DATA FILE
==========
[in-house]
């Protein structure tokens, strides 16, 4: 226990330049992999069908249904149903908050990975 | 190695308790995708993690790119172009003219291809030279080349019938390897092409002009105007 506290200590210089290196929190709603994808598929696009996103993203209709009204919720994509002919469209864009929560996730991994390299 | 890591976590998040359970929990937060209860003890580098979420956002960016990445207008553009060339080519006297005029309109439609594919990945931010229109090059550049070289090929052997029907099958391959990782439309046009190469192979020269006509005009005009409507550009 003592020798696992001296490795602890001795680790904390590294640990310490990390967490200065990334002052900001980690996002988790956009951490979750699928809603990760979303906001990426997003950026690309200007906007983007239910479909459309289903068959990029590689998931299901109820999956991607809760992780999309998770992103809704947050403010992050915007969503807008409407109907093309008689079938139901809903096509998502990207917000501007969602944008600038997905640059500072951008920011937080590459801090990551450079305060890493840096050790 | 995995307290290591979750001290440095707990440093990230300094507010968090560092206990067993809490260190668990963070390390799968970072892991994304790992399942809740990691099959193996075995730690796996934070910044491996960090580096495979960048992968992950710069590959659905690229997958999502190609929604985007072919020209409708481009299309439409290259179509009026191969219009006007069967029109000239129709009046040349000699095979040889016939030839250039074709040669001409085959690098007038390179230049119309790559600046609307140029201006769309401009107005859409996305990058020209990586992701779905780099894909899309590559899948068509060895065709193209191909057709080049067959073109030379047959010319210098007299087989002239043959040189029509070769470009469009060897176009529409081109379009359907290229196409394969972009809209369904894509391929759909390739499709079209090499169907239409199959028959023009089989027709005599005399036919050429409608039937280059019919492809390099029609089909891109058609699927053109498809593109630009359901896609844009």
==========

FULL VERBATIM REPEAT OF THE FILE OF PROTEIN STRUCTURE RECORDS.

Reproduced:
[in-house]
């Protein structure tokens, strides 16, 4: 226990330049992999069908249904149903908050990975 | 190695308790995708993690790119172009003219291809030279080349019938390897092409002009105007 506290200590210089290196929190709603994808598929696009996103993203209709009204919720994509002919469209864009929560996730991994390299 | 890591976590998040359970929990937060209860003890580098979420956002960016990445207008553009060339080519006297005029309109439609594919990945931010229109090059550049070289090929052997029907099958391959990782439309046009190469192979020269006509005009005009409507550009 003592020798696992001296490795602890001795680790904390590294640990310490990390967490200065990334002052900001980690996002988790956009951490979750699928809603990760979303906001990426997003950026690309200007906007983007239910479909459309289903068959990029590689998931299901109820999956991607809760992780999309998770992103809704947050403010992050915007969503807008409407109907093309008689079938139901809903096509998502990207917000501007969602944008600038997905640059500072951008920011937080590459801090990551450079305060890493840096050790 | 995995307290290591979750001290440095707990440093990230300094507010968090560092206990067993809490260190668990963070390390799968970072892991994304790992399942809740990691099959193996075995730690796996934070910044491996960090580096495979960048992968992950710069590959659905690229997958999502190609929604985007072919020209409708481009299309439409290259179509009026191969219009006007069967029109000239129709009046040349000699095979040889016939030839250039074709040669001409085959690098007038390179230049119309790559600046609307140029201006769309401009107005859409996305990058020209990586992701779905780099894909899309590559899948068509060895065709193209191909057709080049067959073109030379047959010319210098007299087989002239043959040189029509070769470009469009060897176009529409081109379009359907290229196409394969972009809209369904894509391929759909390739499709079209090499169907239409199959028959023009089989027709005599005399036919050429409608039937280059019919492809390099029609089909891109058609699927053109498809593109630009359901896609844009």